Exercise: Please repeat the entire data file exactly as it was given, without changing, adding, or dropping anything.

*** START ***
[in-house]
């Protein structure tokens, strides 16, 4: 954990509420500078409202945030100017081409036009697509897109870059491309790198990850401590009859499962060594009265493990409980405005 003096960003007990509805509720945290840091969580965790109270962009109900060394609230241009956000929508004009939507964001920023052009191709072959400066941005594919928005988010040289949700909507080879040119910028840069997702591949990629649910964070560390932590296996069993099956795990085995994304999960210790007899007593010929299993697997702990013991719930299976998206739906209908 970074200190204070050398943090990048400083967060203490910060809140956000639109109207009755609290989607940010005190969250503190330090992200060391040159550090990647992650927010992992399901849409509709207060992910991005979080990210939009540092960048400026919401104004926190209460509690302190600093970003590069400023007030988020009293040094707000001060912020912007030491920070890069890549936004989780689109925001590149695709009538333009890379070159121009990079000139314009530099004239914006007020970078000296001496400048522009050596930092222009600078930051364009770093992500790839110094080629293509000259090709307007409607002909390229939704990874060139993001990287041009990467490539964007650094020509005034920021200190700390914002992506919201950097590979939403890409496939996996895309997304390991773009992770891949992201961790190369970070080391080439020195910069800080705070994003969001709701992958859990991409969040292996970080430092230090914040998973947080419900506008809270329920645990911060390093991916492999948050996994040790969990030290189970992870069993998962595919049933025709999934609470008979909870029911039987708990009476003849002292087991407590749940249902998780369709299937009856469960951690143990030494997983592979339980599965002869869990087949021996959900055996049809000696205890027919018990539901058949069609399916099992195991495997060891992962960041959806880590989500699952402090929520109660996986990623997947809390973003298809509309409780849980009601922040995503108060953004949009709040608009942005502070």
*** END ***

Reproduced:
[in-house]
């Protein structure tokens, strides 16, 4: 954990509420500078409202945030100017081409036009697509897109870059491309790198990850401590009859499962060594009265493990409980405005 003096960003007990509805509720945290840091969580965790109270962009109900060394609230241009956000929508004009939507964001920023052009191709072959400066941005594919928005988010040289949700909507080879040119910028840069997702591949990629649910964070560390932590296996069993099956795990085995994304999960210790007899007593010929299993697997702990013991719930299976998206739906209908 970074200190204070050398943090990048400083967060203490910060809140956000639109109207009755609290989607940010005190969250503190330090992200060391040159550090990647992650927010992992399901849409509709207060992910991005979080990210939009540092960048400026919401104004926190209460509690302190600093970003590069400023007030988020009293040094707000001060912020912007030491920070890069890549936004989780689109925001590149695709009538333009890379070159121009990079000139314009530099004239914006007020970078000296001496400048522009050596930092222009600078930051364009770093992500790839110094080629293509000259090709307007409607002909390229939704990874060139993001990287041009990467490539964007650094020509005034920021200190700390914002992506919201950097590979939403890409496939996996895309997304390991773009992770891949992201961790190369970070080391080439020195910069800080705070994003969001709701992958859990991409969040292996970080430092230090914040998973947080419900506008809270329920645990911060390093991916492999948050996994040790969990030290189970992870069993998962595919049933025709999934609470008979909870029911039987708990009476003849002292087991407590749940249902998780369709299937009856469960951690143990030494997983592979339980599965002869869990087949021996959900055996049809000696205890027919018990539901058949069609399916099992195991495997060891992962960041959806880590989500699952402090929520109660996986990623997947809390973003298809509309409780849980009601922040995503108060953004949009709040608009942005502070």